This week, it submitted a plan to European regulators to address their concerns. It has also bulked up its lobbying and legal staff in Washington and in Europe.
Google denies that it is monopolistic. “Every week there is an announcement about a new product or service. It’s an extremely competitive industry and is only getting more competitive,” Google spokeswoman Mistique Cano said.
What the company most wants to avoid, analysts say, is the burden of a decades-long antitrust case.
Microsoft’s antitrust battle began in 1998, has stretched over three continents and cost the company more than $2 billion in fines.
Justice lawyers had been working on the Microsoft case until last year, when the agency finally ended its enforcement of its 2002 judgement against software giant.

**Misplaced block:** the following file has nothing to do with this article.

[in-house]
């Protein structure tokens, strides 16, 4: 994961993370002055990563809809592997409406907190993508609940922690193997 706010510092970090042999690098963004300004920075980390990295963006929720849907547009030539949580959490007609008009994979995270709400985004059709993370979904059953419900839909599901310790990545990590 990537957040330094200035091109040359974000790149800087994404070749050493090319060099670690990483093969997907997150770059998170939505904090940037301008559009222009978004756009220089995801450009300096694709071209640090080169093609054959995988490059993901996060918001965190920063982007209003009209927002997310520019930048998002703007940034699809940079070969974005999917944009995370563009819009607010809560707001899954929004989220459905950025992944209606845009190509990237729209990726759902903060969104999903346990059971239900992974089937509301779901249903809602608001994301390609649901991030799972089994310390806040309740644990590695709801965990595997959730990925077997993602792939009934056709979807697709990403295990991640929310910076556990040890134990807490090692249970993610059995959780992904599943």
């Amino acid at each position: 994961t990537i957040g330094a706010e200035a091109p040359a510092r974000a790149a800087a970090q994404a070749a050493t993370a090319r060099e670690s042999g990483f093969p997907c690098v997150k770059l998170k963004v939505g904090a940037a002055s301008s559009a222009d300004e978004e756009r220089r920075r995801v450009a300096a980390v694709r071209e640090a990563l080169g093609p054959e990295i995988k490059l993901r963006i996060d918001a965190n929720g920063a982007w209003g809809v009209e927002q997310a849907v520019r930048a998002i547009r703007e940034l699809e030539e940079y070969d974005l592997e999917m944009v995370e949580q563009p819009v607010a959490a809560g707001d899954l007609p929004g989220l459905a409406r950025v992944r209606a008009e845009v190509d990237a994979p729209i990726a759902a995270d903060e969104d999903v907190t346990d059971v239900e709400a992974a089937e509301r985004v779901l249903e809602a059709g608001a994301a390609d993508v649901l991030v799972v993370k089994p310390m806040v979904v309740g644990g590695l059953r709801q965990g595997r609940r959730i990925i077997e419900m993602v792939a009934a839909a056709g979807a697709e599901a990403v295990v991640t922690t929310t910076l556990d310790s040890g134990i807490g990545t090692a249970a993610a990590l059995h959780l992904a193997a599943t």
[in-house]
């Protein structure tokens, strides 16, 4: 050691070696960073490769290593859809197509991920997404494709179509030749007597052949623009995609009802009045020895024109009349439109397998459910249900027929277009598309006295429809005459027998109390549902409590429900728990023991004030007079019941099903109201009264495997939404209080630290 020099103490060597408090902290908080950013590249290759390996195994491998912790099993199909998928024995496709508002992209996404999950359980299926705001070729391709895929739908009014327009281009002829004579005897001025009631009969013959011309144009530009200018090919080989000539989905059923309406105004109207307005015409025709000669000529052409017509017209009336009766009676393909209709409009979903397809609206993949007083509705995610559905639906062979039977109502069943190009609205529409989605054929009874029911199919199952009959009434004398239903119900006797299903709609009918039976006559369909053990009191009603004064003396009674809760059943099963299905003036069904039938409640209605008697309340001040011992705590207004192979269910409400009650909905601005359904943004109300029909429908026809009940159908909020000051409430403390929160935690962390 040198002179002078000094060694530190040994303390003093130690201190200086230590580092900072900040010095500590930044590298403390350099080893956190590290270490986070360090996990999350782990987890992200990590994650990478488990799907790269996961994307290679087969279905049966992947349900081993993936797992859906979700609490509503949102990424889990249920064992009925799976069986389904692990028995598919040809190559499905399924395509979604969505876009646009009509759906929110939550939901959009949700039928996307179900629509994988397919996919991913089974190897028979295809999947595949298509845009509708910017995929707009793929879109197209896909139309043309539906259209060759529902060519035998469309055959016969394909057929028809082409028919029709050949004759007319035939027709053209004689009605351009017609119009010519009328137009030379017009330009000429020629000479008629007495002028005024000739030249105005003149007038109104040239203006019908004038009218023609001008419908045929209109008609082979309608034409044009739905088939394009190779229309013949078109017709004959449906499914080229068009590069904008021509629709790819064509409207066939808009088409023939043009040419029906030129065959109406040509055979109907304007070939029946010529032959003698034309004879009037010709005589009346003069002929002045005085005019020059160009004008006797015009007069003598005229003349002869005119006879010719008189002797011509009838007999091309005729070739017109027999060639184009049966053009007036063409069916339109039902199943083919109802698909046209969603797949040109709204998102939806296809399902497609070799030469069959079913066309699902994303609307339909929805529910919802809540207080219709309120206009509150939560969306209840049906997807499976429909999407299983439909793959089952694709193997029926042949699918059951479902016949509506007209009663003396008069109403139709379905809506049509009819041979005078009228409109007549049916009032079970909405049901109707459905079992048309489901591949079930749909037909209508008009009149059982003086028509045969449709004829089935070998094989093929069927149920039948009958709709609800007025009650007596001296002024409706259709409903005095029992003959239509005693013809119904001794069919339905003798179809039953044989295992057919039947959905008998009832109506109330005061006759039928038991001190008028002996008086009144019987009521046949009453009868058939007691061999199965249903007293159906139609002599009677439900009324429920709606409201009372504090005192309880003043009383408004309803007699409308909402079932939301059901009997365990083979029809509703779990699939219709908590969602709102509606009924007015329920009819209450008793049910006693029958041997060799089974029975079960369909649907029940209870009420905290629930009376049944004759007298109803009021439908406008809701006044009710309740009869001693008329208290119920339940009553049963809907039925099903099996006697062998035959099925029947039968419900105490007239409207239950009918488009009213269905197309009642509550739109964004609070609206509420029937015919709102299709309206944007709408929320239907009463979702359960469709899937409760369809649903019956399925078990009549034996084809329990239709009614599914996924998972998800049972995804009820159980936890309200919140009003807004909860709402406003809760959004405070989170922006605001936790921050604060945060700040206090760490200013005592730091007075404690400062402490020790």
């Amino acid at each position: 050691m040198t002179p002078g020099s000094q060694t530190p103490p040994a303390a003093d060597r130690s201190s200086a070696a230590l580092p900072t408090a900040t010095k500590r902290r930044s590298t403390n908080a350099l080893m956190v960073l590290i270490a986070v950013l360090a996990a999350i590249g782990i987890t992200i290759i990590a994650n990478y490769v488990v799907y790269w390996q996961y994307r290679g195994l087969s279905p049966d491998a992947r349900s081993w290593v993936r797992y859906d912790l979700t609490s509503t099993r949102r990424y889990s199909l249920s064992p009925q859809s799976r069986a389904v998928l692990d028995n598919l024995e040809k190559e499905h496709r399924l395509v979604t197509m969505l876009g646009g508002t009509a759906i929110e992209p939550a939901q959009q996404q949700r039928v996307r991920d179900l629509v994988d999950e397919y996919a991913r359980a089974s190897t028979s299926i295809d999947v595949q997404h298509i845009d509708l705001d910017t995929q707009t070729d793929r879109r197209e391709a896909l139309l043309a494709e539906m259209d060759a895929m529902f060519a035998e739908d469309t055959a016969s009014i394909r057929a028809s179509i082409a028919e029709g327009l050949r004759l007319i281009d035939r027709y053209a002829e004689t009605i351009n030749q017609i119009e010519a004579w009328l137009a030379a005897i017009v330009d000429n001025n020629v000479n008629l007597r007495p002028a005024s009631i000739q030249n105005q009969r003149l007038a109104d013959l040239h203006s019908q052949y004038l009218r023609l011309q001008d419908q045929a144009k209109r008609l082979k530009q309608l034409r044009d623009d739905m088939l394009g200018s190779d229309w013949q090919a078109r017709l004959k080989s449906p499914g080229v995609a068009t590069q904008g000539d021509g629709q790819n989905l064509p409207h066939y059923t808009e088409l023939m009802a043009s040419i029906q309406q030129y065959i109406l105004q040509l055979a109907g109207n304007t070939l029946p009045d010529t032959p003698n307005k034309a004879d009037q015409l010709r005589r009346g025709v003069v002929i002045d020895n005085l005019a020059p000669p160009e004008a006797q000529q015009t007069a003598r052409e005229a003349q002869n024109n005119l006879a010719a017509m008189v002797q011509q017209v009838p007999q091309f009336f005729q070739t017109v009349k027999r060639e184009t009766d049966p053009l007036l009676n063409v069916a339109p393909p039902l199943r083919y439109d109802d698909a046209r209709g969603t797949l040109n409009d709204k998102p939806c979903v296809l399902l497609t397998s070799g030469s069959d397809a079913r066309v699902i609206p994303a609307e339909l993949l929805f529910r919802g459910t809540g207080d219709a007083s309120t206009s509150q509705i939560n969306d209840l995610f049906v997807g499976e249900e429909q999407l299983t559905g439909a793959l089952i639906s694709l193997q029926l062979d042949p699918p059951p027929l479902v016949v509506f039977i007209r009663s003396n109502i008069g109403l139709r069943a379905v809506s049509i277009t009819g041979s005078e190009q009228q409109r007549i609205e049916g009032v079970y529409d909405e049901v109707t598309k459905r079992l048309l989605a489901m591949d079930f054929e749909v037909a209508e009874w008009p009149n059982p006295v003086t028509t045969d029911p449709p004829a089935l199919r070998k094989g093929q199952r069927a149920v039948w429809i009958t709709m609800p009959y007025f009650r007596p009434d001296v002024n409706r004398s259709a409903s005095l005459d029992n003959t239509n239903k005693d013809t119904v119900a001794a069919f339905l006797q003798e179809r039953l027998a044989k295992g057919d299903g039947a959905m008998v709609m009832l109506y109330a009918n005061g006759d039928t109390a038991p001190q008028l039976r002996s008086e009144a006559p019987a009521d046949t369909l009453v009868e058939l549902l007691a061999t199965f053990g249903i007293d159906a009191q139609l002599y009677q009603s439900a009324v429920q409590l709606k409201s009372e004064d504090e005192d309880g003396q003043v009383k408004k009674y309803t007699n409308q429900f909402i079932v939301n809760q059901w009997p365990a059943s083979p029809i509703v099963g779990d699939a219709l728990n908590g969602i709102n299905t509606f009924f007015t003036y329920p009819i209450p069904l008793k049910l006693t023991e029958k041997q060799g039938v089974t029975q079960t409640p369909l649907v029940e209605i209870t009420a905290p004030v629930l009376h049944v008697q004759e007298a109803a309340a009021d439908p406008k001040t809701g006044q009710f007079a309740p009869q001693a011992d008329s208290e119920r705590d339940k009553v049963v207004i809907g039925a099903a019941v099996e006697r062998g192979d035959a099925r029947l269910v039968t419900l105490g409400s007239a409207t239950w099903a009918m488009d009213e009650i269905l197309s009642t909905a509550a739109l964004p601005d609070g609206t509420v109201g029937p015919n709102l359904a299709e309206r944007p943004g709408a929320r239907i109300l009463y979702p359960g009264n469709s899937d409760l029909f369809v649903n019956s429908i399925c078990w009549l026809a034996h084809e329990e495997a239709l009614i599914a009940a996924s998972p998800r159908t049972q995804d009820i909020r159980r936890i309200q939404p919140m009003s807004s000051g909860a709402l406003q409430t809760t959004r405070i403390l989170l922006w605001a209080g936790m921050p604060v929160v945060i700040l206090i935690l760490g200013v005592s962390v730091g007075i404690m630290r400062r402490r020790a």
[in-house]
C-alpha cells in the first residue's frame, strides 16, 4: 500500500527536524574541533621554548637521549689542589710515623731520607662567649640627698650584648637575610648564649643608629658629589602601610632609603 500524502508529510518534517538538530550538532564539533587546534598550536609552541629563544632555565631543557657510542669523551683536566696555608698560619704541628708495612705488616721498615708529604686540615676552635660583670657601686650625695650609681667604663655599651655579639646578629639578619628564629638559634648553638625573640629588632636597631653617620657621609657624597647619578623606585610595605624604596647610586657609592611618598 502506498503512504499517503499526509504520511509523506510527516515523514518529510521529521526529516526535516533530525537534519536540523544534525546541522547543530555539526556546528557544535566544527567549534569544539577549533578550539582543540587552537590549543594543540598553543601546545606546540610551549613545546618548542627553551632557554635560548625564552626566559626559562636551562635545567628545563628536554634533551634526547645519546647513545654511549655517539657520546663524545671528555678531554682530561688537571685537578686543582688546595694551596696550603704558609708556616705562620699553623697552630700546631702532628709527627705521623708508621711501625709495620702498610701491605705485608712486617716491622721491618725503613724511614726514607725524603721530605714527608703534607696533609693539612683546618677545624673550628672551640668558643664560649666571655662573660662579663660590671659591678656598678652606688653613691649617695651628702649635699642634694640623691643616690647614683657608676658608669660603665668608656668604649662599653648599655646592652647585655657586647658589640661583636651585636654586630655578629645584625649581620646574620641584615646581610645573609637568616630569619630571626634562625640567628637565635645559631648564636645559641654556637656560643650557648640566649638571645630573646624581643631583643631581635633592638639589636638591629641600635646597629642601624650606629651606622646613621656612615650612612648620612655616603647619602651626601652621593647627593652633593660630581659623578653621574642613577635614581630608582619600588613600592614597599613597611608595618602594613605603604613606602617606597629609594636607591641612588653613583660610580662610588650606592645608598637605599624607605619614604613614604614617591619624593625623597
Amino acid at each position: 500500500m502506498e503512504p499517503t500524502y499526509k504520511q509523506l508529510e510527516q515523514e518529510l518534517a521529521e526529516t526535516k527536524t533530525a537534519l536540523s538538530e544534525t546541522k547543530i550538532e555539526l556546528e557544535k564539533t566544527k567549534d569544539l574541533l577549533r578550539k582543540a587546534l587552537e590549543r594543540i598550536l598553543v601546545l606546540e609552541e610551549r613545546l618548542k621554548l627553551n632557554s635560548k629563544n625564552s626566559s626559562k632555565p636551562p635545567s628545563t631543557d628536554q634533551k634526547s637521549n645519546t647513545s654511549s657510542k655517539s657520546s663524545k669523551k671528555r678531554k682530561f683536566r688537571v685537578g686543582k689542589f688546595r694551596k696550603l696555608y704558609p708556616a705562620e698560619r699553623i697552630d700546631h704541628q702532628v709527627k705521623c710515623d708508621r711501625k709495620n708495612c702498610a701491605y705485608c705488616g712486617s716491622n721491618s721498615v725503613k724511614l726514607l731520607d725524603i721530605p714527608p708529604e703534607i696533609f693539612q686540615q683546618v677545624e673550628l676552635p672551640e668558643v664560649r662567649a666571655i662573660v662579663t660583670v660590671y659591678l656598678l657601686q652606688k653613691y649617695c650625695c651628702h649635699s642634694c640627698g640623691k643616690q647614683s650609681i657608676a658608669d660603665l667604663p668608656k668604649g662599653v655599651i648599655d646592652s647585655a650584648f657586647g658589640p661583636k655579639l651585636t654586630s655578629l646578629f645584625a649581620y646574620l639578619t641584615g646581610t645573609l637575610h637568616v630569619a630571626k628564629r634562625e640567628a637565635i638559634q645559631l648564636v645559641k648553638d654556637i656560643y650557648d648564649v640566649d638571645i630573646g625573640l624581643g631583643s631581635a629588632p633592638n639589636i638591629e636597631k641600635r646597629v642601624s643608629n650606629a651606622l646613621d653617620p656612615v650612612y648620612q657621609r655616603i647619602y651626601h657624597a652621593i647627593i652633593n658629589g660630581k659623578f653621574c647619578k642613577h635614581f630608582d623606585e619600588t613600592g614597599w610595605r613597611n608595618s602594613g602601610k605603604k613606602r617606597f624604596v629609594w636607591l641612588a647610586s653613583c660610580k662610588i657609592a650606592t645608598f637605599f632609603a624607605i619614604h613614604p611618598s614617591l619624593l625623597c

The agency credits the antitrust suit for greater competition in today’s market.
“Microsoft no longer dominates the computer industry as it did when the complaint was filed in 1998,” the Justice Department said in a May 2011 news release announcing the closing of its case. “The final judgement helped create competitive conditions that enabled new kinds of products, such as cloud computing services, and mobile devices, to develop as potential platform threats to the Windows desktop operating system.”
But industry analysts say the computer giant might have been slowed by the antitrust scrutiny. New product and marketing plans had to be vetted by antitrust lawyers — a burden its competitors didn’t face.
The case has forced Microsoft to develop one of the strongest and most cunning lobbying operations in Washington and Europe, observers say. Microsoft said it was disappointed with last week’s ruling in Europe but declined to comment on whether it would appeal the fine.
Perhaps knowing just how damaging a federal probe can be, Microsoft has been one of the companies that have lobbied the FTC to probe Google’s search practices, said Goldman, the technology professor.
“Of course companies also don’t mind using regulators as a weapon against competition, with Microsoft against Google being the example I see most often,” Goldman said.